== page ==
While I could talk about the differences between GTX and RTX till I’m blue in the face, the proof is in the numbers. For this test, I pitted a pair of Razer Blade 15s against each other. Both systems feature a 2.2-GHz Intel Core i7-8750H processor, 16GB RAM and a 512GB NVMe M.2 PCIe SSD. The only difference are the GPUs: One was outfitted with a 1070 Max-Q, and the other, a 2070 Max-Q GPU.
During the Rise of the Tomb Raider benchmark, the 2070 Blade 15 stumbled out of the box, hitting only 60 frames per second. That’s good, but not as good as its predecessor, which achieved 77 fps.
Switching over to the Hitman test, the 2070 notched 96 fps, easily defeating the 1070’s 82 fps. And when we ran the Grand Theft Auto test, the 2070 system achieved 76 fps, outpacing the 1070’s 66 fps. On the taxing Metro: Last Light benchmark, the 2070 and 1070 produced 46 and 44 fps, respectively.
As far as VR is concerned both notebooks are ripping and raring to go. When we ran the SteamVR Performance test, the 1070 scored a 10, which is at the top end of the benchmark scale, while the 2070 maxed out the test at 11.
Which GPU Offers the Best Value
Typically, the older configuration would be cheaper, making it the better value. But since Razer is quickly phasing the 1070 version of the Blade 15 out, scarcity has kept the price rather high. On Amazon, it’s priced at $2,599–– $2,479 if you can live with half the storage space. I also found a certified refurbished system listed at $1,849, if you’re into that sort of thing.
As far as the 2070 iteration, our review unit costs $2,649 and has the added bonus of Razer’s limited edition Mercury White aluminum chassis. The regular black version costs $2,599, which drops to $2,399 with a 256GB SSD. If you're looking for a 4K unit, the price jumps to $2,899.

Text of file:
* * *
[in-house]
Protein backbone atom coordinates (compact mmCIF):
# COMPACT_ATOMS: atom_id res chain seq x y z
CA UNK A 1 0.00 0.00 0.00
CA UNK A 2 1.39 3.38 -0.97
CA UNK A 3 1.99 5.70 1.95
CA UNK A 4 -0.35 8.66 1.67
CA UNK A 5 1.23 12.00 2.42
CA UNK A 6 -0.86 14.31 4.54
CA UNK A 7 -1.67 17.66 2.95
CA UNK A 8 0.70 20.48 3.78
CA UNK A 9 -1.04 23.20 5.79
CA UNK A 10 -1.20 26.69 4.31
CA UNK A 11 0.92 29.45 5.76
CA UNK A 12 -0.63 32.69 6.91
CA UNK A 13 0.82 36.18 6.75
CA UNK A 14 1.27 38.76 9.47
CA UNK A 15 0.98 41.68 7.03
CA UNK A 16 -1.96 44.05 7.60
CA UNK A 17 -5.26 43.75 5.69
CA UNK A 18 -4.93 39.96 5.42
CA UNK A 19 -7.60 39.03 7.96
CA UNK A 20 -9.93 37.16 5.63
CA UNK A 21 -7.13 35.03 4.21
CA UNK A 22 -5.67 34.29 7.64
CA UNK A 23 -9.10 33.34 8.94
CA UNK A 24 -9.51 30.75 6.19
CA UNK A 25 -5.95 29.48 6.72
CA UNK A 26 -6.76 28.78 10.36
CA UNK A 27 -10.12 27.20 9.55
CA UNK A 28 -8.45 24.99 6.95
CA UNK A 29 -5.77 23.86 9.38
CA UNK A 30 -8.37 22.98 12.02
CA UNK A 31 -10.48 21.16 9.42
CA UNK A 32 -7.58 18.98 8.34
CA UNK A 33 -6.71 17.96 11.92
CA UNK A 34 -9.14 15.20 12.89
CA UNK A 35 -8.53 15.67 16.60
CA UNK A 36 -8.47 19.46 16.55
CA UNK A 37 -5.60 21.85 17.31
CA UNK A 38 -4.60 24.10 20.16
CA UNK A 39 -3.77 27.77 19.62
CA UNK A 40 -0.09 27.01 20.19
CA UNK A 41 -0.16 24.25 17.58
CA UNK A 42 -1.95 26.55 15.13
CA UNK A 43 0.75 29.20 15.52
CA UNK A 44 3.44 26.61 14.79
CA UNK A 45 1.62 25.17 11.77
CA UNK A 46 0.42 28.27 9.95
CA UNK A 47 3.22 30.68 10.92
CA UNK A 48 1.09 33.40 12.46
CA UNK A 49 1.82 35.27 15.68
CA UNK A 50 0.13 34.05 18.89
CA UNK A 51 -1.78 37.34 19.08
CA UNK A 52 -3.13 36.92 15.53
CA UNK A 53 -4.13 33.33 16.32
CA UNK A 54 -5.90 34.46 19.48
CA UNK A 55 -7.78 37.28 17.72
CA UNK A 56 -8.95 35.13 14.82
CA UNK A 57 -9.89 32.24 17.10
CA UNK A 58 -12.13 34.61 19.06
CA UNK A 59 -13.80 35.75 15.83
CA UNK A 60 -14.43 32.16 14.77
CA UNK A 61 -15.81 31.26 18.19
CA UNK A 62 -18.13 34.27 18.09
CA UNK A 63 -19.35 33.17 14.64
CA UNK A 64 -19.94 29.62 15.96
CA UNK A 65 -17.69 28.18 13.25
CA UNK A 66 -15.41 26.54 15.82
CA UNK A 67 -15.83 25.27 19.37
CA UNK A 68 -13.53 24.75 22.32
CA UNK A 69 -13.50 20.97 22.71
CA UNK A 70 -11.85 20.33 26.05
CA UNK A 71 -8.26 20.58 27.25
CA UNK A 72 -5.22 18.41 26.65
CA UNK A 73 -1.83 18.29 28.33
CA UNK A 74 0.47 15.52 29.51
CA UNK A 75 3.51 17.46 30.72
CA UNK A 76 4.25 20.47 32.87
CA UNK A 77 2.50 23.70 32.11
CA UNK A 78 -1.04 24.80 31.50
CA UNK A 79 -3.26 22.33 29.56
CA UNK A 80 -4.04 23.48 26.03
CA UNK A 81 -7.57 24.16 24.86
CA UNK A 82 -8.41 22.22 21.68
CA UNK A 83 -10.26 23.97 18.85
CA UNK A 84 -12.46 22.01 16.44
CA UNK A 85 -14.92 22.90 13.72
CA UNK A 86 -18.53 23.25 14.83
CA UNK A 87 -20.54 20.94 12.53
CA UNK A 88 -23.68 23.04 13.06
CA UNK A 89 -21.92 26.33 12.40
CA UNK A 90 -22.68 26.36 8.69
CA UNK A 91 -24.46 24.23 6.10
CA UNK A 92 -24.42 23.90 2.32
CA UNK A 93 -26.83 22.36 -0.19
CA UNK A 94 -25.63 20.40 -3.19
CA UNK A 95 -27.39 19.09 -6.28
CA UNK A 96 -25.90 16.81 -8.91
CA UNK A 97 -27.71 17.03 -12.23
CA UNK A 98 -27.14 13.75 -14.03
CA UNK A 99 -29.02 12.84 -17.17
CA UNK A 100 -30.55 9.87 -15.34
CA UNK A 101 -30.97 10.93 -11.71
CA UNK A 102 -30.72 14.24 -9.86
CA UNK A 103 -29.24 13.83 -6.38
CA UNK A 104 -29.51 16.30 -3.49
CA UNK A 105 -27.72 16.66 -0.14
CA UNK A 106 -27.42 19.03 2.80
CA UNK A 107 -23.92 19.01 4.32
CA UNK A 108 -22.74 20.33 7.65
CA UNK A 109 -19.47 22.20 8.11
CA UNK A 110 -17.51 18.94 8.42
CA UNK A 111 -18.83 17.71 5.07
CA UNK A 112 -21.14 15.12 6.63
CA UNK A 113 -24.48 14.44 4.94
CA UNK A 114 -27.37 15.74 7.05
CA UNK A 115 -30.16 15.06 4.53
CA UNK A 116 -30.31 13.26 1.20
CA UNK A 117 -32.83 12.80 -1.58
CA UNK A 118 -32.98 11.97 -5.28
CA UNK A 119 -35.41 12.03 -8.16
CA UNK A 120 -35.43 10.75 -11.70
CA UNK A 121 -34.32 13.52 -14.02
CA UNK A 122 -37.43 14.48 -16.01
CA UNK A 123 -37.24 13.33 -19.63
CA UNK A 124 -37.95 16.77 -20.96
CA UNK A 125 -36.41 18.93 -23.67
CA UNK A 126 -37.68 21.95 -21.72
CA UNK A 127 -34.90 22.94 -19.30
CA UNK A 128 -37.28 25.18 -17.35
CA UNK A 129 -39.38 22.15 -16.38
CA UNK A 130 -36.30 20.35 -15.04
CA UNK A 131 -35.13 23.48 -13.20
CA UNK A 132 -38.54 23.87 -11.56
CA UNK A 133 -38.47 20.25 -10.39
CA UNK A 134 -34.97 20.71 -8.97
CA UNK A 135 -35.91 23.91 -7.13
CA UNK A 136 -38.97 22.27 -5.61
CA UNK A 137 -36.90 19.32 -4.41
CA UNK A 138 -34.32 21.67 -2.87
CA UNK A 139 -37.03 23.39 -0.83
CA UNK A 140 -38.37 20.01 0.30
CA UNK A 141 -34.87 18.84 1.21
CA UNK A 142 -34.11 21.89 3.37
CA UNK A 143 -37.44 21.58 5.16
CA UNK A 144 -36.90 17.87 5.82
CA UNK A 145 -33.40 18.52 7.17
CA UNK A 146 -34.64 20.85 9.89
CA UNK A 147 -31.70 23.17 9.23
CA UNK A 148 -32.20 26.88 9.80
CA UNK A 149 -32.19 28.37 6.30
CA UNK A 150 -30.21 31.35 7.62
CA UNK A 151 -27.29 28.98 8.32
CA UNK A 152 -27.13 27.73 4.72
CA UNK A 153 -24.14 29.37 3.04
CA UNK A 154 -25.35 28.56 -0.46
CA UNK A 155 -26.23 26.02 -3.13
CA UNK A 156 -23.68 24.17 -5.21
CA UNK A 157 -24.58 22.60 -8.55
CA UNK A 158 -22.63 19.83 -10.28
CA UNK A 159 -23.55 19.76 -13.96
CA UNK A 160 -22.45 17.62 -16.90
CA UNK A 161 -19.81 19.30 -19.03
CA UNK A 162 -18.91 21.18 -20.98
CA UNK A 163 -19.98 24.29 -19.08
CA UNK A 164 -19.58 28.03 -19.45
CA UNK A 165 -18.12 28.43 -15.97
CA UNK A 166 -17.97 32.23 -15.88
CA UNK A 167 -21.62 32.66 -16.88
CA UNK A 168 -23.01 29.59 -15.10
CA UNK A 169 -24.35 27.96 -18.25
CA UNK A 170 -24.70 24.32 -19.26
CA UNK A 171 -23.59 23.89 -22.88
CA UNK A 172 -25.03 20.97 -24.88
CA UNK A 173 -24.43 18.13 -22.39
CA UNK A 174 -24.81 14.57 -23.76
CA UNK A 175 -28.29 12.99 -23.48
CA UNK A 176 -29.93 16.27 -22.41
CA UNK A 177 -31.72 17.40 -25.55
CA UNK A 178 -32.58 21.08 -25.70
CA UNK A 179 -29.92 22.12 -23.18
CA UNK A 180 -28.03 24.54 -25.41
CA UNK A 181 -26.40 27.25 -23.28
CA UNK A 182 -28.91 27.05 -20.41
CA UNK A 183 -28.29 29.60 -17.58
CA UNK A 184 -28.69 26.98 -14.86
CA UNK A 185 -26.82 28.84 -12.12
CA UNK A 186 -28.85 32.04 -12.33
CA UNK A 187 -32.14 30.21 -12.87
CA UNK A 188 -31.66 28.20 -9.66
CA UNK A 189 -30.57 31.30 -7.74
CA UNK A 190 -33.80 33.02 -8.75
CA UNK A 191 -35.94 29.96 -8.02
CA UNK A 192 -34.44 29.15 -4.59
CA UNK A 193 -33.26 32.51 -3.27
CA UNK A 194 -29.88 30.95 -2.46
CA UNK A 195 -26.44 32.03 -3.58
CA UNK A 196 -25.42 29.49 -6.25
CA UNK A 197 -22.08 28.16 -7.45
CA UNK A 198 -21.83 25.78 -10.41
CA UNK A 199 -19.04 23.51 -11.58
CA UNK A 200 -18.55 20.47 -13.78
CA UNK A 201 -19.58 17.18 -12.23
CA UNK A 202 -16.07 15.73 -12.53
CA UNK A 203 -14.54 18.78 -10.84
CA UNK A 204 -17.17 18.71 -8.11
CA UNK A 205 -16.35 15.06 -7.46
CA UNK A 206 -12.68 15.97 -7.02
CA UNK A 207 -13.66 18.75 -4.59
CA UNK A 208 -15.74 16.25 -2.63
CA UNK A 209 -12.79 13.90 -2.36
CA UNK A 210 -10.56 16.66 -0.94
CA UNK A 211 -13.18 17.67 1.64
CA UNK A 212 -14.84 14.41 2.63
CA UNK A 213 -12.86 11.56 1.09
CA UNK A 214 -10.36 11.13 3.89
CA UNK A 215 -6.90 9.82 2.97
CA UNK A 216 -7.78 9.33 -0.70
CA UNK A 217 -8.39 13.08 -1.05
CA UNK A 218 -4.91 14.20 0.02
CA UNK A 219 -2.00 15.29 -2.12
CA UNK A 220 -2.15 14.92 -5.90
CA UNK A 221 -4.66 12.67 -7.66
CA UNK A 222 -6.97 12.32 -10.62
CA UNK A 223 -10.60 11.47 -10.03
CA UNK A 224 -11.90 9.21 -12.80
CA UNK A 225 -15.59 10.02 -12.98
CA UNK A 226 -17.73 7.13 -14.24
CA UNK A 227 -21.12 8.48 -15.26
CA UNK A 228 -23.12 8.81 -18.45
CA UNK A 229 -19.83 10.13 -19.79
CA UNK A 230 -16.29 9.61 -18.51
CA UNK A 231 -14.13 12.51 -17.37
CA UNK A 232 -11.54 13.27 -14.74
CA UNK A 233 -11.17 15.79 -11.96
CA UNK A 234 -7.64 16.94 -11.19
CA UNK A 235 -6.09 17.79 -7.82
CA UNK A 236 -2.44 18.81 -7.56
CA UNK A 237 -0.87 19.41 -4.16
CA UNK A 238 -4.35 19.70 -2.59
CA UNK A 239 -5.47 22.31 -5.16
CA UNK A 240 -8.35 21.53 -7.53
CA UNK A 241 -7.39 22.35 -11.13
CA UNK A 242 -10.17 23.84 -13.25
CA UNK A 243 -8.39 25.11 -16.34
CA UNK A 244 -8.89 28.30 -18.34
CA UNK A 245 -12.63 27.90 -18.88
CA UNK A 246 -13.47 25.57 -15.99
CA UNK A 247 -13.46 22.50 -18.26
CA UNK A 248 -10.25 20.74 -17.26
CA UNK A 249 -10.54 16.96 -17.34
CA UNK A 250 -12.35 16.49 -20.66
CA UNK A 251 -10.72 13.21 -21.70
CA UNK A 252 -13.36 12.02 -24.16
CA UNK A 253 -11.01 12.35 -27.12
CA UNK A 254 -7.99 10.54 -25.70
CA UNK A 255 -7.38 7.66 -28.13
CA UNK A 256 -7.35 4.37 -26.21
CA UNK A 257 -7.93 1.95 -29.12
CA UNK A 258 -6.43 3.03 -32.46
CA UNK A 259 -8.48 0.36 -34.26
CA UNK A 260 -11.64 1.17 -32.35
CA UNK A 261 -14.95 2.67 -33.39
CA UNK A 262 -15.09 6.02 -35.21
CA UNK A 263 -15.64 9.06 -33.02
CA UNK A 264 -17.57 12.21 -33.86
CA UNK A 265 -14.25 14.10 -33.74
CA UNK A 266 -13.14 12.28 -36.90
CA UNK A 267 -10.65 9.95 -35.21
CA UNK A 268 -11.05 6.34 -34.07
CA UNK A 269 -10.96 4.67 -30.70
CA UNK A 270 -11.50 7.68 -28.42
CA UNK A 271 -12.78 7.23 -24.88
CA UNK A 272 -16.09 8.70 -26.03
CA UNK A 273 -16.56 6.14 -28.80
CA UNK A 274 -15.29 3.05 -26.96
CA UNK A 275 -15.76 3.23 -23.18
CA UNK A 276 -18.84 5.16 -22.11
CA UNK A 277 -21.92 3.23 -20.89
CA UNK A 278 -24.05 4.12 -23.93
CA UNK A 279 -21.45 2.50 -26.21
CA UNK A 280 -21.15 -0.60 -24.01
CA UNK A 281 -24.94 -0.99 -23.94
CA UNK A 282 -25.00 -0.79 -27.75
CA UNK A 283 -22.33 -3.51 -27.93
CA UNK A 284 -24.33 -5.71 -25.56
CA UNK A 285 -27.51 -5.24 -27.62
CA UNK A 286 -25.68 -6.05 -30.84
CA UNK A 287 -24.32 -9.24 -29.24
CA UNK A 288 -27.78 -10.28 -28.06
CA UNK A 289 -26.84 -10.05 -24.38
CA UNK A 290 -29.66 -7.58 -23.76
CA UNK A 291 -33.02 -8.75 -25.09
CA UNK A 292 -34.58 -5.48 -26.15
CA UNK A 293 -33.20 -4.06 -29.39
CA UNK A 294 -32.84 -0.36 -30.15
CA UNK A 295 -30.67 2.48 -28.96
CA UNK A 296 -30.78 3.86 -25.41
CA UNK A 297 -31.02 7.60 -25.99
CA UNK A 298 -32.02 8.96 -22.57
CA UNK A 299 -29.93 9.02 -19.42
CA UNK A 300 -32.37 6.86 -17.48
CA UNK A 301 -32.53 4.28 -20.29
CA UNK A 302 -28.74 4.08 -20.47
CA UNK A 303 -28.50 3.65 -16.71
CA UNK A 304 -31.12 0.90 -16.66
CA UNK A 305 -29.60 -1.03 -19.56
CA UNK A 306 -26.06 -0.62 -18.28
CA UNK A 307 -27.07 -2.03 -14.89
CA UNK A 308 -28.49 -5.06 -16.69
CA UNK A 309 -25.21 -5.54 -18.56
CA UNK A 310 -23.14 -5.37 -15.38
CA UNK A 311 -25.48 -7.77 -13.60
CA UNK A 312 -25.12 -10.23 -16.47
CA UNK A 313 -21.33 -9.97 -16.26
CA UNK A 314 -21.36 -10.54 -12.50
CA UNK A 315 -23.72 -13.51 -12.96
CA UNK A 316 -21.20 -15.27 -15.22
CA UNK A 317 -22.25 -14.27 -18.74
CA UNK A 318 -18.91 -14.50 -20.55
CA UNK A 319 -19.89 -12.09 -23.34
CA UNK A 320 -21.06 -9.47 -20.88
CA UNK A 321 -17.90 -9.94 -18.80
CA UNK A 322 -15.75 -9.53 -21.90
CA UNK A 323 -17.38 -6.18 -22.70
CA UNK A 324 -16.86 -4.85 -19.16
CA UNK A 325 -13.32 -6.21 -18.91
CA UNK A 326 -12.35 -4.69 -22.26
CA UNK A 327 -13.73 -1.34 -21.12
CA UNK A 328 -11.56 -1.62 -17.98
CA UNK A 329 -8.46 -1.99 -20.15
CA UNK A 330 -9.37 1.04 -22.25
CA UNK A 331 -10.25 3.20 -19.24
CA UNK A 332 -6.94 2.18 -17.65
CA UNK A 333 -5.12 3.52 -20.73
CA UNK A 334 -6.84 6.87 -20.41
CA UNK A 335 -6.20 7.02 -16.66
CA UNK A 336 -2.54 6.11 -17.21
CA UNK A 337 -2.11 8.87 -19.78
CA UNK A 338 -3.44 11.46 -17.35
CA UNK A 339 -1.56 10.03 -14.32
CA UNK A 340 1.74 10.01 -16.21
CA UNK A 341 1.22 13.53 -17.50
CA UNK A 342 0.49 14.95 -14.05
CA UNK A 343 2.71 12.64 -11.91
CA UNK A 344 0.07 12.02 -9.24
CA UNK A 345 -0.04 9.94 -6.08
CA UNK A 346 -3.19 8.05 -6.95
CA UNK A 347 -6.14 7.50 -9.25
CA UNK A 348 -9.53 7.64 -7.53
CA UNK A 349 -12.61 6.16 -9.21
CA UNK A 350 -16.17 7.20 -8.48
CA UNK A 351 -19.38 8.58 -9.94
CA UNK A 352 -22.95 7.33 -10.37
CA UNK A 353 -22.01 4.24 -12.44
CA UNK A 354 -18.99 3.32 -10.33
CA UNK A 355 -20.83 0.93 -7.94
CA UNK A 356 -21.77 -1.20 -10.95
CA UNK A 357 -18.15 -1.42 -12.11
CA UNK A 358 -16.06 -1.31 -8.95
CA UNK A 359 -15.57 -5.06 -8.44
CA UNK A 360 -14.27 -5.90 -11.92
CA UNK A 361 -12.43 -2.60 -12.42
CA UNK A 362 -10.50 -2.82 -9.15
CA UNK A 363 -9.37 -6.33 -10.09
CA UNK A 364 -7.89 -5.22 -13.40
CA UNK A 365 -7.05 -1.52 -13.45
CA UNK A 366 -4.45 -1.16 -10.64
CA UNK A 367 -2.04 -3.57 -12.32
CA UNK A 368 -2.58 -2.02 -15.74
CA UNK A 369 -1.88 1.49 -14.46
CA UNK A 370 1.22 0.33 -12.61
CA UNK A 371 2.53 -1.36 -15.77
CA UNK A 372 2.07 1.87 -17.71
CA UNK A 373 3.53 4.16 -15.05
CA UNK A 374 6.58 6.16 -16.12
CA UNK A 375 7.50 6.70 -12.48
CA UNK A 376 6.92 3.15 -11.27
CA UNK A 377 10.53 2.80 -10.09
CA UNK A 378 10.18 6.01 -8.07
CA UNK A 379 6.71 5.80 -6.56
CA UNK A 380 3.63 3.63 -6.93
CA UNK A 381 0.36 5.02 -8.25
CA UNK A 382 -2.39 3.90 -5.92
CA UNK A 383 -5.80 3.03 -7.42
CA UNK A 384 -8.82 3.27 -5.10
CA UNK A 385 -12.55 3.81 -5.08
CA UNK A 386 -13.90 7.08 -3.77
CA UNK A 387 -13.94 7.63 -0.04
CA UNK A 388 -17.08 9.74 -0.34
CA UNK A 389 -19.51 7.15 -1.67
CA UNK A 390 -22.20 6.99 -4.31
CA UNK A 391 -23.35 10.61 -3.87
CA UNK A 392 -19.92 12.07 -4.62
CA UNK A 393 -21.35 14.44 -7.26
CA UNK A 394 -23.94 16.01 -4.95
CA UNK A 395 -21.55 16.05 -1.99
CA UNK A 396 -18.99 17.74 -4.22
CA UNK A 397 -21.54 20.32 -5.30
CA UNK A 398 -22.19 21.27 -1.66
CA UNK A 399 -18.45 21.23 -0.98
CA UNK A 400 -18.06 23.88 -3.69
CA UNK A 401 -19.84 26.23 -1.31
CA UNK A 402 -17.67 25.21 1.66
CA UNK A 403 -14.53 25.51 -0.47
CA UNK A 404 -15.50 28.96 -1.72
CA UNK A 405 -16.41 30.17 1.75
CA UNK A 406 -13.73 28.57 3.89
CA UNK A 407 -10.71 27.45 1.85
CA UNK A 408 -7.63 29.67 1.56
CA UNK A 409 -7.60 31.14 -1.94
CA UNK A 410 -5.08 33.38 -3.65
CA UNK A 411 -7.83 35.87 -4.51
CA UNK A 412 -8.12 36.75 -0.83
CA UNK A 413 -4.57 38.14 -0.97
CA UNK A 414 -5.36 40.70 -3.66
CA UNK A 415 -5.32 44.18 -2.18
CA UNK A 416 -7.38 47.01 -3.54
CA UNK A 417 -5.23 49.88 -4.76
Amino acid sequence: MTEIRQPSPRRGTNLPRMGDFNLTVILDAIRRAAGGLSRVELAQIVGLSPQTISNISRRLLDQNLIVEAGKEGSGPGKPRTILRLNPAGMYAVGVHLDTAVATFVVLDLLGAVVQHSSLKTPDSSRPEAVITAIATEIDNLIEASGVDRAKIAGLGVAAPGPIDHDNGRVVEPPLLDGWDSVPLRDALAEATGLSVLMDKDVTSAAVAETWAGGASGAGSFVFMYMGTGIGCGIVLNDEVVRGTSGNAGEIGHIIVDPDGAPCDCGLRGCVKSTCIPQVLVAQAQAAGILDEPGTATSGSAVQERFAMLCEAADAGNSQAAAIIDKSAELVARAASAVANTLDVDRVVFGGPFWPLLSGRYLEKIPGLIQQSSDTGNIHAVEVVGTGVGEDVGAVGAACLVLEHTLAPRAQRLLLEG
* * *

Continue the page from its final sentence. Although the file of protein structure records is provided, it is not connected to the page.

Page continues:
Right now, you can’t go wrong with either an Nvidia GeForce GTX 1070 Max-Q GPU or a RTX 2070 Max-Q graphics card. Both components offer high frame rates at beefier settings, and they support VR, G-Sync and a host of other Nvidia-branded technologies. However, the company’s Turing chips offer Nvidia’s Ray Tracing and DLSS technologies, which make the games we play even prettier and more photorealistic. But with few games that currently support the technology, it’s a potentially expensive investment for what may come.
Gamers looking for higher performance for less money will want to consider systems with 10-series Pascal GPUs. Although not as powerful as Turing, Pascal still packs a serious punch. But future-forward gamers will want to invest in a laptop with a Turing discrete graphics card, as the library supporting Ray Tracing and DLSS is sure to grow in the coming months.
Credit: Laptop Mag; Nvidia
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Sherri L. Smith has been cranking out product reviews for Laptopmag.com since 2011. In that time, she's reviewed more than her share of laptops, tablets, smartphones and everything in between. The resident gamer and audio junkie, Sherri was previously a managing editor for Black Web 2.0 and contributed to BET.Com and Popgadget.